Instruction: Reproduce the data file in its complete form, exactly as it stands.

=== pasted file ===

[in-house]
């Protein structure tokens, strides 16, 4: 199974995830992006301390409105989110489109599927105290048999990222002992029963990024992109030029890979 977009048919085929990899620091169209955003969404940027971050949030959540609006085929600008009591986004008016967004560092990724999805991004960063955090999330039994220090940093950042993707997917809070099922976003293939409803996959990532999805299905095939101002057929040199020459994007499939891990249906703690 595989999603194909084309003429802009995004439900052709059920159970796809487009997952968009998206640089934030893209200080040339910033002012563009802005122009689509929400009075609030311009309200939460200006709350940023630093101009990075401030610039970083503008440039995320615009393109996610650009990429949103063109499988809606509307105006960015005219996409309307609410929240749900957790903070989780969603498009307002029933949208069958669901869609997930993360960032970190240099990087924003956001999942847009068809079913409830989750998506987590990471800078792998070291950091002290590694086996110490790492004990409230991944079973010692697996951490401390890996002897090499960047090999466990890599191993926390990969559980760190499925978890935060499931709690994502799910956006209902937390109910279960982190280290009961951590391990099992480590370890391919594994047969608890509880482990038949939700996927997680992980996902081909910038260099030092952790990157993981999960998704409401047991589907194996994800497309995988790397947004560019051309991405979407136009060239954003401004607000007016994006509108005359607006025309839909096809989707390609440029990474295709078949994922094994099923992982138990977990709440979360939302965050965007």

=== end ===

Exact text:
[in-house]
């Protein structure tokens, strides 16, 4: 199974995830992006301390409105989110489109599927105290048999990222002992029963990024992109030029890979 977009048919085929990899620091169209955003969404940027971050949030959540609006085929600008009591986004008016967004560092990724999805991004960063955090999330039994220090940093950042993707997917809070099922976003293939409803996959990532999805299905095939101002057929040199020459994007499939891990249906703690 595989999603194909084309003429802009995004439900052709059920159970796809487009997952968009998206640089934030893209200080040339910033002012563009802005122009689509929400009075609030311009309200939460200006709350940023630093101009990075401030610039970083503008440039995320615009393109996610650009990429949103063109499988809606509307105006960015005219996409309307609410929240749900957790903070989780969603498009307002029933949208069958669901869609997930993360960032970190240099990087924003956001999942847009068809079913409830989750998506987590990471800078792998070291950091002290590694086996110490790492004990409230991944079973010692697996951490401390890996002897090499960047090999466990890599191993926390990969559980760190499925978890935060499931709690994502799910956006209902937390109910279960982190280290009961951590391990099992480590370890391919594994047969608890509880482990038949939700996927997680992980996902081909910038260099030092952790990157993981999960998704409401047991589907194996994800497309995988790397947004560019051309991405979407136009060239954003401004607000007016994006509108005359607006025309839909096809989707390609440029990474295709078949994922094994099923992982138990977990709440979360939302965050965007």